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'Why promote silly characters like Mickey Mouse and Goofy?'

Last updated on: May 11, 2016 10:05 IST

Mohandas Pai'Children should be brought up connected to our culture and should be introduced to characters from our mythologies.'
'What is this Baa Baa Black Sheep?'
Nikita Puri makes sense of Mohandas Pai's social and political views.

Recently, soon after Prakash Javadekar was seen in a suit signing the historic Paris agreement on climate change at the United Nations headquarters, T V Mohandas Pai tweeted to the minister: 'Sir why the suit? Please wear Indian clothes and stand out as an Indian.'

The comment elicited sharp reaction from the twitteratti. Clothes are a matter of personal choice; it's unfair to comment on them, said some. The suit could be protocol said others. There is no such protocol, countered Pai. 'Look at the African leaders,' he retorted.

Sitting in his Bengaluru office, Pai tells me: "Don't decry your roots, they give you confidence." He lightly thumps the table between us every time he wants to emphasise a point, which is often.

Once best known for his role as chief financial officer at Infosys, Pai has carefully picked up many hats along the way. He is today known as one of India's leading angel investors, a philanthropist and a social commentator who has taken upon himself the task of upholding and promoting all things Indian. The tweet to Javadekar is a case in point.

In Pai, several startups have found a ready investor. In 2015, he, along with Tata Sons Chairman Emeritus Ratan Tata, ranked as India's top angel investors.

According to VCCEdge data, while Pai made investments across 18 deals (amount disclosed $0.4 million), Tata invested across 17 deals (value not disclosed). Pai invested across segments, from lifestyle brand Kaaryah to online meat ordering startup Licious.

As a philanthropist, he is involved with the Akshaya Patra midday meal programme as its founding member. The programme feeds about 1.5 million children every day.

A data-driven man with a wealth of information on his fingertips is how Biocon Chairman Kiran Mazumdar-Shaw describes Pai. She has known him for the past few decades and along with him has founded the Bangalore Political Action Committee, a citizen-led body aimed at promoting good governance and Bengaluru's development.

"Both of us," she says, "are very outspoken and we are often the lone voices on issues where no one wants to speak."

Of late, it is more because of this outspokenness that Pai has been in the news. A distinctive leaning is now visible in his tweets and blogs. A clear bent towards the Right is how his critics describe it. "An Indian point of view," is how Pai sees it.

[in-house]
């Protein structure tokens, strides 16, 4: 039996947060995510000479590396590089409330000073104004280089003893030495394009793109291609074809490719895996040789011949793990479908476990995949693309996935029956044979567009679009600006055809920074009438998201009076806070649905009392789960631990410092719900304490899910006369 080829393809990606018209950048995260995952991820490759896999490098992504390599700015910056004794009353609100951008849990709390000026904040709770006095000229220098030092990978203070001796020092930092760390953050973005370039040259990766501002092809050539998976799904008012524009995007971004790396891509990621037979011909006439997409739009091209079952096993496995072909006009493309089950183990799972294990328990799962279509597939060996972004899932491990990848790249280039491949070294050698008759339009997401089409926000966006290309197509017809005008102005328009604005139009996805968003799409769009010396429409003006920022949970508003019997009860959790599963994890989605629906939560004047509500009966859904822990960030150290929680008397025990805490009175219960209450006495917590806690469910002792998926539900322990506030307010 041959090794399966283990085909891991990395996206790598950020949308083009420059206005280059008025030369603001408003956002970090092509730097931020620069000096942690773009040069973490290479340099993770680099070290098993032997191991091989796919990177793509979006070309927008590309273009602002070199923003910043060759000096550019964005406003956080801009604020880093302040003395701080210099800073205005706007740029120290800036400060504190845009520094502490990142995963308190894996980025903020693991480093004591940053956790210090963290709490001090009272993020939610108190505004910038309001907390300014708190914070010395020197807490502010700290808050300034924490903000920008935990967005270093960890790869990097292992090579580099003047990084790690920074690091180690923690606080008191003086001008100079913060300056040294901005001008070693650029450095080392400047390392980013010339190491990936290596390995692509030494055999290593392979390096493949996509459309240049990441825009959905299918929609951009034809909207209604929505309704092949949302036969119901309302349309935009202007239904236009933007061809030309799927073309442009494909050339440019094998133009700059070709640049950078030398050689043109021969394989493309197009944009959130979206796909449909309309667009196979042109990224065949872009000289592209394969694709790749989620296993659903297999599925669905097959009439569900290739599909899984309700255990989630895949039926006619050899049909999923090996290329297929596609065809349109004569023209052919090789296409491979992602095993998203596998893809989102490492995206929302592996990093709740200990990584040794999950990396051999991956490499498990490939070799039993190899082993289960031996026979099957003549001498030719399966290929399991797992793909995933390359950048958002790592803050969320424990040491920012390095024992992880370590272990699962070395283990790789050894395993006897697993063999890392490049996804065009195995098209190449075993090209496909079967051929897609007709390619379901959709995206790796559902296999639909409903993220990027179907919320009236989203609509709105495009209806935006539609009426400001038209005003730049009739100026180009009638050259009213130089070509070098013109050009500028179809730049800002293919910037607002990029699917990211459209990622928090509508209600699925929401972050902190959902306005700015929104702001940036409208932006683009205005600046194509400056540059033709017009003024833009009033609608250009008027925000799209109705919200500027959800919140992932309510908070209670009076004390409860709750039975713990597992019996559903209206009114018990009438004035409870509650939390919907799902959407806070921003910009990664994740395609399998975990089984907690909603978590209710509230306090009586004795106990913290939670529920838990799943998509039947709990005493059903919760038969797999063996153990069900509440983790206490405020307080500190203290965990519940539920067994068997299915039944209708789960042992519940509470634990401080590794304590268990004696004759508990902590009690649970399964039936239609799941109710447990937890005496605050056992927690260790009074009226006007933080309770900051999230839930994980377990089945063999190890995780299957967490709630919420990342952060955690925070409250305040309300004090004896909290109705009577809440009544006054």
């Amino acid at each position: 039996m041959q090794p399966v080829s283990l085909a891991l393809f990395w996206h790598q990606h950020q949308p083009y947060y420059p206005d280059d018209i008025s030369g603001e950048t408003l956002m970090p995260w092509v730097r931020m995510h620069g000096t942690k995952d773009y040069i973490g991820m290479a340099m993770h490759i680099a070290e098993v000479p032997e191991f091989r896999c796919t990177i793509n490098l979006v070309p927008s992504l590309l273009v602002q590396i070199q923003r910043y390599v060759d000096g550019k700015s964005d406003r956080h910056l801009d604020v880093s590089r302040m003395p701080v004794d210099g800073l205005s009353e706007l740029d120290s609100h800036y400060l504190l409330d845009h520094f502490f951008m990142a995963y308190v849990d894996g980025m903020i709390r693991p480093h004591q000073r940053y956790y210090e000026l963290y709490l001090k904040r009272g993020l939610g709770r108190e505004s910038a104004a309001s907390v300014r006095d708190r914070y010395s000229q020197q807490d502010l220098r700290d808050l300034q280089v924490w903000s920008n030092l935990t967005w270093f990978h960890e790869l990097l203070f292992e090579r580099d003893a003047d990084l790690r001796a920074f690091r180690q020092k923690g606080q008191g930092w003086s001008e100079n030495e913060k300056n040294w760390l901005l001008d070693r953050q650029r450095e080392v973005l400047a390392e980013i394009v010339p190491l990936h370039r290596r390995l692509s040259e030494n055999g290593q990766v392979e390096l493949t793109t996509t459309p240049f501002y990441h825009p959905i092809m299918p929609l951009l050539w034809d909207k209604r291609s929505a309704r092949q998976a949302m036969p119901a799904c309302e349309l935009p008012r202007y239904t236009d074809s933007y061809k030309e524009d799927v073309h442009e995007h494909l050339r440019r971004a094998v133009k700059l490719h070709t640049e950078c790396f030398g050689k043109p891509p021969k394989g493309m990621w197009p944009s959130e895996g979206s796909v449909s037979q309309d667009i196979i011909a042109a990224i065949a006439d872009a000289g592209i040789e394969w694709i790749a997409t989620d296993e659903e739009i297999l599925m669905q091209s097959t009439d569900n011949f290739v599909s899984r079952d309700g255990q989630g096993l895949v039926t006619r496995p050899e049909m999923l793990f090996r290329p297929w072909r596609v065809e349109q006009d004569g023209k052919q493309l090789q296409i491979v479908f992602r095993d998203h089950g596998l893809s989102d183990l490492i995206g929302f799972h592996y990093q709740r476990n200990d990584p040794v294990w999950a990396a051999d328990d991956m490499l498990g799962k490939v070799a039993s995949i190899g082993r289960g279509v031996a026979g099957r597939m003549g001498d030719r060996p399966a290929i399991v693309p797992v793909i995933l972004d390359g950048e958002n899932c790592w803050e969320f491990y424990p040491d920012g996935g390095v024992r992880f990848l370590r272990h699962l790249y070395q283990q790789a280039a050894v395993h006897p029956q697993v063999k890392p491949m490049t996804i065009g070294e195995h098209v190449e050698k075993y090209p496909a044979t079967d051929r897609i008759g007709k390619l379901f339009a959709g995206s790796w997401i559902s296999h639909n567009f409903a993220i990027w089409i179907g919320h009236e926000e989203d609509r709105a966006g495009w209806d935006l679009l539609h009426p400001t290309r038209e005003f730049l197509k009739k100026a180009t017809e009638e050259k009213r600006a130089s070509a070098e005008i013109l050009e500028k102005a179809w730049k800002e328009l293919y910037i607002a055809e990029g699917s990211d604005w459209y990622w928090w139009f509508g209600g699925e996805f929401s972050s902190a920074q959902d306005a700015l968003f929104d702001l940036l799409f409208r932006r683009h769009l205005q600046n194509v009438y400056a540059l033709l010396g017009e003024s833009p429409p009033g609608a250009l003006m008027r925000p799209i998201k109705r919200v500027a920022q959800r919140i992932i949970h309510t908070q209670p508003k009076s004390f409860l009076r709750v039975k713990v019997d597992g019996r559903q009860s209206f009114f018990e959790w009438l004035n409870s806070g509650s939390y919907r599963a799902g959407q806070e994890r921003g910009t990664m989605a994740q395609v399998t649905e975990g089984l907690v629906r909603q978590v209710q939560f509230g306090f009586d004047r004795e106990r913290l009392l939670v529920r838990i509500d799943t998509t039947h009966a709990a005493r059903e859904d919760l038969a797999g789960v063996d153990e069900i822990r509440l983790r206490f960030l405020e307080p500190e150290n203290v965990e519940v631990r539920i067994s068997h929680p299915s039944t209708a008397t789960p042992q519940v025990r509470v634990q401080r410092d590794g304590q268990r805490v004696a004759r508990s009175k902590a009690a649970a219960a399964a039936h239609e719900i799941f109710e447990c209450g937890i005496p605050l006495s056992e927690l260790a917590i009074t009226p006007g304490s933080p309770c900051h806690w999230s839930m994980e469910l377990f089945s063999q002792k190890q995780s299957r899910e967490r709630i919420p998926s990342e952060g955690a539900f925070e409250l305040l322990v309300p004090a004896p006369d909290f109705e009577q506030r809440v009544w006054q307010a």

Thus, he is all for re-writing India's history. "India's history has been captured by the Left and extreme Left," he says, adding, "They dominate Indian history councils and academics. Our children are reading what they've written and are getting a distorted view of what India is. People like Irfan Habib and Romila Thapar are examples of this."

Thapar has countered this very view in a recent interview to The Caravan. She said she keeps hearing of how Left-wing intellectuals hog institutions and have kept out the Right-wing intellectuals. 'I don't know why that is said because I don't see a regiment of Right-wing intellectuals all waiting at the gates of JNU (Jawaharlal Nehru University) and other institutions, unable to enter. This is factually not so,' she said in the interview.

Both Thapar and Pai acknowledge this is but a battle of ideologies.

Thapar suggests that communalism is being used as a strategy to change the mindset of Indians to support a certain ideology -- of a choice between a Hindu Rashtra and a secular democracy. In this confrontation, universities and the educational system are, and will continue to be, obvious targets because education can easily be converted into indoctrination, she has said.

Pai stands his ground and driven by the belief that Indian civilisation "has been in the past captured by those who are outside the country," he has launched the Foundation for Indian Civilisation Studies.

The first series of this Bengaluru-based NGO will see conferences on ancient Indian mathematics and Indian metallurgy. "Besides funding conferences, we will also fund research papers with rigorous academic standards which we can then export to the world," he says. "I'm working towards arranging the first of the conferences."

He is also of the view that "we should have our own scholars," adding, "I like Rajiv Malhotra."

Malhotra, an Indian-American author and Hindu activist, had after a career in the computer and telecom industries, found The Infinity Foundation. The foundation focuses on Indic studies and promotes a non-Western and nationalistic view of India and Hinduism.